Vol 57, No 1 (2006)
Original paper
Published online: 2006-03-20

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Influence of pinealectomy and long-term melatonin administration on bone metabolism in orchidectomized rats

Zofia Ostrowska, Beata Kos-Kudła, Elżbieta Świętochowska, Bogdan Marek, Dariusz Kajdaniuk, Mariusz Nowak, Andrzej Kobielski
Endokrynol Pol 2006;57(1):8-15.

Abstract

Introduction: The aim of the study was to demonstrate whether pinealectomy and long-term MEL administration can affect bone metabolism (as evaluated on the basis of serum concentrations of PICP and ICTP) in orchidectomized rats.
Material and methods: The study included 248 adult male Wistar rats; 6 remained intact, 120 were orchidectomized (Orch), and the remaining ones underwent a sham operation (SOrch). Two weeks after surgery, the rats were divided into 8 groups: 1) SOrch + SPx; 2) SOrch + SPx + MEL; 3) Orch + SPx; 4) Orch + SPx + MEL; 5) SOrch + Px; 6) SOrch + Px + MEL; 7) Orch + Px; 8) Orch + Px + MEL. Animals from 5th, 6th, 7th and 8th groups were pinealectomized (Px) while the remaining ones underwent a sham operation (SPx). Two weeks after surgery rats in the 2nd, 4th, 6th and 8th groups were administered MEL (50 μg/100 g of bm) intraperitoneally while the remaining animals were administered solvent only (daily between 5 and 6 pm during a month). The animals were decapitated before the experiment (intact rats), after 2 weeks from Orch and SOrch, Px and SPx, after 4 weeks from MEL or solvent administration and after 4 and 8 weeks from discontinuing administration of MEL, and blood was collected for PICP and ICTP concentrations assays with the use of RIA method.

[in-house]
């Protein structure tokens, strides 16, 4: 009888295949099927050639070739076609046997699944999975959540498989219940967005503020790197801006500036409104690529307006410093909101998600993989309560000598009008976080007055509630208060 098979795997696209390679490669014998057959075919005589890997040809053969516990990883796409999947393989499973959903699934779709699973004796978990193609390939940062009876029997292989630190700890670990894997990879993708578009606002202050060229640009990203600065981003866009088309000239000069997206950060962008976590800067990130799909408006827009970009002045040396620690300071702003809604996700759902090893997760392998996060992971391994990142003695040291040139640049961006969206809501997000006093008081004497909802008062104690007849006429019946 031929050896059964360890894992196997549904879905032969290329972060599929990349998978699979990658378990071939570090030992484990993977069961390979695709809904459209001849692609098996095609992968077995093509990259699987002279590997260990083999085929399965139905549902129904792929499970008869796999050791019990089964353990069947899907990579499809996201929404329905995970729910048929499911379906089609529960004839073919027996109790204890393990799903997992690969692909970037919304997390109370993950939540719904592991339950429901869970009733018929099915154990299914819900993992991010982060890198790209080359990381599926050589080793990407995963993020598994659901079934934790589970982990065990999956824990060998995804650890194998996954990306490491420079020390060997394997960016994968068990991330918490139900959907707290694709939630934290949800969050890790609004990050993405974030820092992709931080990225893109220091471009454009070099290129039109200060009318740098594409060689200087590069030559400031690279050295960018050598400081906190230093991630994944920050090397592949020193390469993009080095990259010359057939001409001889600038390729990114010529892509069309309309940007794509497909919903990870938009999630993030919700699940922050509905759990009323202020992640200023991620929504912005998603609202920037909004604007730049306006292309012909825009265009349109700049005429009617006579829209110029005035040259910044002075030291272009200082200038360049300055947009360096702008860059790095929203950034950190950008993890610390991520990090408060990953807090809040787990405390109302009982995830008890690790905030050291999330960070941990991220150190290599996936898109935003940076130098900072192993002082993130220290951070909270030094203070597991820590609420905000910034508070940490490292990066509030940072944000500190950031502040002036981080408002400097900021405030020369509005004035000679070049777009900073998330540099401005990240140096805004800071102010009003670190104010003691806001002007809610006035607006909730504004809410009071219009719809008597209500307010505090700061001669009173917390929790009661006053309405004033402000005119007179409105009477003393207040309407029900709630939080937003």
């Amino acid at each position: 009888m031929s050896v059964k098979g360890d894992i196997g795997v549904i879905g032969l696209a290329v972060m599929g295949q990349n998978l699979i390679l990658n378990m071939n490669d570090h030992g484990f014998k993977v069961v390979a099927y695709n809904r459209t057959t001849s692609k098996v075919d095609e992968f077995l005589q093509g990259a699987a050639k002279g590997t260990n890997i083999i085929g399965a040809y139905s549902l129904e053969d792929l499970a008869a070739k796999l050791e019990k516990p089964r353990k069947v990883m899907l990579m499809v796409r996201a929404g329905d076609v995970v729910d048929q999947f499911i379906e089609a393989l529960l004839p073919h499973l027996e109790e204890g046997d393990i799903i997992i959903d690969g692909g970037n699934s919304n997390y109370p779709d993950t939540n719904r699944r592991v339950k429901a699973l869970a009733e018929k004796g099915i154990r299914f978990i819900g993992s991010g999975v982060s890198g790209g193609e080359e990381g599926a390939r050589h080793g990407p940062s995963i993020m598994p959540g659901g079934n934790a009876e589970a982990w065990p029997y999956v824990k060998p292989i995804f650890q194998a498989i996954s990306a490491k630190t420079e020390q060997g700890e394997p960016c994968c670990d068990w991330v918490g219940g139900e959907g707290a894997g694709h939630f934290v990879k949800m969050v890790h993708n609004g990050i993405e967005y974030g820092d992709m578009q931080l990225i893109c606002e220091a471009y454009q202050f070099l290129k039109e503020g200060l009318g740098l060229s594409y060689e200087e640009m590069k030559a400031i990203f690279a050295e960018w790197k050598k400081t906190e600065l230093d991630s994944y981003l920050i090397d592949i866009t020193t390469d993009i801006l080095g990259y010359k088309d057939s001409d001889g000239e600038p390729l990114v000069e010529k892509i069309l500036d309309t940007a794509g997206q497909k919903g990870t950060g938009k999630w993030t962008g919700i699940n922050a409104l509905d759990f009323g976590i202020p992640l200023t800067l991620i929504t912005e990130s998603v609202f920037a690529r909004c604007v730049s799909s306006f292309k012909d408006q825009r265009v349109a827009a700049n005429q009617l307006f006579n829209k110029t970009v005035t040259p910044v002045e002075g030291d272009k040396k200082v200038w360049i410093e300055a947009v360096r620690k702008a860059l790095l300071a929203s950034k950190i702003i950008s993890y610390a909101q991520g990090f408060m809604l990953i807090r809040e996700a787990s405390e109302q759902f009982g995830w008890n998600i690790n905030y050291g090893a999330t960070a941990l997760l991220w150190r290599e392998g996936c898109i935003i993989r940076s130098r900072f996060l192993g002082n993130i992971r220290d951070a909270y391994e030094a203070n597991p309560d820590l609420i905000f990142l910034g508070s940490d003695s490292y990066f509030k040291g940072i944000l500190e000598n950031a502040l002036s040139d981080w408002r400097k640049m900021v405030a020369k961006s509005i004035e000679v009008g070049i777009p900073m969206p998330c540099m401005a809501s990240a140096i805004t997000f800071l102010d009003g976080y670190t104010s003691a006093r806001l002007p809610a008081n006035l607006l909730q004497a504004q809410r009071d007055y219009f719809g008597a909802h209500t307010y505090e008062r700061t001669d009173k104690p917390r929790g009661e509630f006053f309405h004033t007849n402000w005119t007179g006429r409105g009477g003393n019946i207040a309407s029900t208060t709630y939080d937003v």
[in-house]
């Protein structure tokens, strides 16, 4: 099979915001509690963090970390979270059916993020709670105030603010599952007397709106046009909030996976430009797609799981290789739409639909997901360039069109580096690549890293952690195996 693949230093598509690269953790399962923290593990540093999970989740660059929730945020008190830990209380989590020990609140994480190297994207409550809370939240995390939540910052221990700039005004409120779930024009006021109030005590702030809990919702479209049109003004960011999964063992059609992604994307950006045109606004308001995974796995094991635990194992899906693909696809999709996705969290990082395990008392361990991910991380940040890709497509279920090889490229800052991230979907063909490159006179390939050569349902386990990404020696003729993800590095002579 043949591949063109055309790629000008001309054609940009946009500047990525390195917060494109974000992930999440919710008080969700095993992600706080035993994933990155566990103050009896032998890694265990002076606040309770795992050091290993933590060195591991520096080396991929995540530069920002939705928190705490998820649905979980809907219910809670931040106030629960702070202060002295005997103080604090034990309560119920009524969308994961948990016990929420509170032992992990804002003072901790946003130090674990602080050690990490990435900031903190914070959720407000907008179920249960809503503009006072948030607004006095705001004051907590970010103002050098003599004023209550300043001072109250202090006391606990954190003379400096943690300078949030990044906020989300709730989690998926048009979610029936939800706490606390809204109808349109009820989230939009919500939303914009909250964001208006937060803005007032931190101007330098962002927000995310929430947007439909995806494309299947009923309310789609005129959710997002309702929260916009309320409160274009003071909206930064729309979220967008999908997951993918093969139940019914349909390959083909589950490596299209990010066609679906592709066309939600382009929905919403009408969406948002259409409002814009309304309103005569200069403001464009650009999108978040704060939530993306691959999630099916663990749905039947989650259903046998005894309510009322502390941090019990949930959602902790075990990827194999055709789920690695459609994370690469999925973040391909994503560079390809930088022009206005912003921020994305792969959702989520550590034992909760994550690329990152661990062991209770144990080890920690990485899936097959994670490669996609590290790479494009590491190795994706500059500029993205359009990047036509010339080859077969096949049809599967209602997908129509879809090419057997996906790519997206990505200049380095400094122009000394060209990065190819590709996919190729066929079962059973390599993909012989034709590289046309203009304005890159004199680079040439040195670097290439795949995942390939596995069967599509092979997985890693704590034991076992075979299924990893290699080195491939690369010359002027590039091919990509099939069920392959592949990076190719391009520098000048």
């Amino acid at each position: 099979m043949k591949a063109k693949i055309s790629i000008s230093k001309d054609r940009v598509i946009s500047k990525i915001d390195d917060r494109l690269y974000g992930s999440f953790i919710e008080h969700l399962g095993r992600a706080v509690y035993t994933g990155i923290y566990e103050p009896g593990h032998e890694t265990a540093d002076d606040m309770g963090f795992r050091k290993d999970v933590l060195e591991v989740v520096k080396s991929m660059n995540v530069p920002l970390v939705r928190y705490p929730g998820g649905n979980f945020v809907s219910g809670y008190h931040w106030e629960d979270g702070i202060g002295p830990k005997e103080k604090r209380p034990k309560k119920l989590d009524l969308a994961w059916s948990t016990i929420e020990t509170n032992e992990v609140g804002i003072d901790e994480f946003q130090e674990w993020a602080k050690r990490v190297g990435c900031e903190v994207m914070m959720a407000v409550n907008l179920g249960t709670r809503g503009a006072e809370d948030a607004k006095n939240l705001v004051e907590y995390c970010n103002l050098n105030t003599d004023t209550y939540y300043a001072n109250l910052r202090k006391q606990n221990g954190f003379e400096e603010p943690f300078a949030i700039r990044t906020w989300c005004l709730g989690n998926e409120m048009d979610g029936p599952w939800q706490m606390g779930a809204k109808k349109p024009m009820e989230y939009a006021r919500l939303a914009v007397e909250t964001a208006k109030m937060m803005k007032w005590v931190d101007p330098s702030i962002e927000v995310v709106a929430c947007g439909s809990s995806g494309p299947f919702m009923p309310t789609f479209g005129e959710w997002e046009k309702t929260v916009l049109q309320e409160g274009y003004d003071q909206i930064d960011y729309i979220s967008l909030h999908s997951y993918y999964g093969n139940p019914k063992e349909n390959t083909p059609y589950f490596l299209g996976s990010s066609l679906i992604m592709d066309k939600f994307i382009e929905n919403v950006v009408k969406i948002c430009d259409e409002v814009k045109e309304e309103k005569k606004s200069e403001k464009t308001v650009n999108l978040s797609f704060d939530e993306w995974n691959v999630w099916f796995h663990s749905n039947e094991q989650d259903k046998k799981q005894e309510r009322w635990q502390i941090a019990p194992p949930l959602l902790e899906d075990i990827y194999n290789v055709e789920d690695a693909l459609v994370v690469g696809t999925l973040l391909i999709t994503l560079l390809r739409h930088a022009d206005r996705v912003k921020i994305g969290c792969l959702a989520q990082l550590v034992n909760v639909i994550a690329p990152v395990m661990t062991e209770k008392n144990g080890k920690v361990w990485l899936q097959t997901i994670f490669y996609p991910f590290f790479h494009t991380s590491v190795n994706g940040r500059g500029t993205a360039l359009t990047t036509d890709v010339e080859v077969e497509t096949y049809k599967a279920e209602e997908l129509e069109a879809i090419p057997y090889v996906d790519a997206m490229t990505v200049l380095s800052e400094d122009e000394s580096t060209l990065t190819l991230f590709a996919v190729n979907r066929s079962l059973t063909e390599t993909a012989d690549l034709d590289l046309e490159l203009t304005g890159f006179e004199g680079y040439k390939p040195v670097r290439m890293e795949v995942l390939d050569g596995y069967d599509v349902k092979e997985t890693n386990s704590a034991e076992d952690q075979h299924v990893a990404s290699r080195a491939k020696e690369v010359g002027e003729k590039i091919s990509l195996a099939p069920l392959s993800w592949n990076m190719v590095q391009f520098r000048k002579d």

Disscusion: In Orch rats, a distinct tendency to increase the studied bone markers, especially ICTP was shown. Pinealectomy had inducing, while MEL suppressing effect upon the level of PICP and ICTP; these changes were more pronounced in Orch + Px and SOrch + Px + MEL groups, respectively. After discontinuing administration of MEL distinct tendency to increase of PICP and ICTP level was shown.
Conclusions: Our findings indicate that MEL is an important modulator of bone tissue metabolism in male rats and that deficiency of MEL concentration may be a co-factor in osteoporosis development.

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